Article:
Starting this year, college players can still go through the early stages of Q-school, but they would have to turn pro if they make it to the Q-Series and try to earn a card.

Ricki Lasky, the chief tour business and operations officer for the LPGA, said it was all about a level playing field. The LPGA reached its decision after input from LPGA players and the college community.

Players who already have turned pro don’t have another semester of college to fall back on if they don’t make it, a freedom that college players might have.

Key to the decision is allowing college players in the early stages. Anyone making it to the final stage (Q-Series) is assured of Epson Tour status. That would allow them to compete on the developmental circuit and start earning money toward an LPGA card.

“Ensuring all competitors have made the same choice to be a professional player elevates the Q-Series competition and creates the most appropriate options for athletes at different stages of their careers,” Lasky said.


Kevin Kisner and his wife, Brittany, have received the Augusta University President’s Award for philanthropic support to the Children’s Hospital of Georgia. They pledged $5.3 million to help establish a center for pediatric development, behavioral health and wellness. … S.H. Kim has earned enough Korn Ferry Tour points to assure the 23-year-old South Korean will have a PGA Tour card next season. Carl Yuan of China is the only other player to have reached that level this year. … The Constellation Furyk & Friends tournament made its PGA Tour Champions debut by raising $1.7 million for local charities. … Wells Fargo Championship winner Max Homa is the first player to win a regular PGA Tour event twice on different courses since Brandt Snedeker in the Wyndham Championship in 2007 at Forest Oaks and in 2018 at Sedgefield. Homa won at Quail Hollow in 2019 and TPC Potomac this year. … Ludvig Aberg of Texas Tech, Sam Bennett of Texas A&M and Eugenio Chacarra of Oklahoma State are the three finalists for the Ben Hogan Award that goes to the nation’s top college golfer. The winner will be announced May 23 and receive an exemption the following year to the Charles Schwab Challenge at Colonial.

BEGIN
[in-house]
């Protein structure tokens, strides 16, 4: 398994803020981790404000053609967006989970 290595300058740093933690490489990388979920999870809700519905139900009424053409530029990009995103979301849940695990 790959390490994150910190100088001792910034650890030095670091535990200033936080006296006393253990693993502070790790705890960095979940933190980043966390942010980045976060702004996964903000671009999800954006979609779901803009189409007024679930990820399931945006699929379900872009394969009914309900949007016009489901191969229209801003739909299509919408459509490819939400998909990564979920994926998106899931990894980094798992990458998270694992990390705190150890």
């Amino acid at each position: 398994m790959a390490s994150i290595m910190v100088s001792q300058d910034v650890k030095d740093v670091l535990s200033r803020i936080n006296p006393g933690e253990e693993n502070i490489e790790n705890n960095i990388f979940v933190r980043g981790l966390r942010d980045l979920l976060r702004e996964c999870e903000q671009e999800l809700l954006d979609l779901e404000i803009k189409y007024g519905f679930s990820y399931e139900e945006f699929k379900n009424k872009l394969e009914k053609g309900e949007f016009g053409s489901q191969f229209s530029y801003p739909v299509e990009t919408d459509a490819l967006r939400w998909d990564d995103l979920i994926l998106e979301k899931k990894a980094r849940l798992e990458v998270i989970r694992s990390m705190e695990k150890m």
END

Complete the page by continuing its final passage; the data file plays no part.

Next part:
The last five major champions at Southern Hills are in the World Golf Hall of Fame.


“I just feel if I keep putting myself in these positions, hopefully I’ll convert one of them.” — Keegan Bradley, who has failed to convert his last four 54-hole leads on the PGA Tour.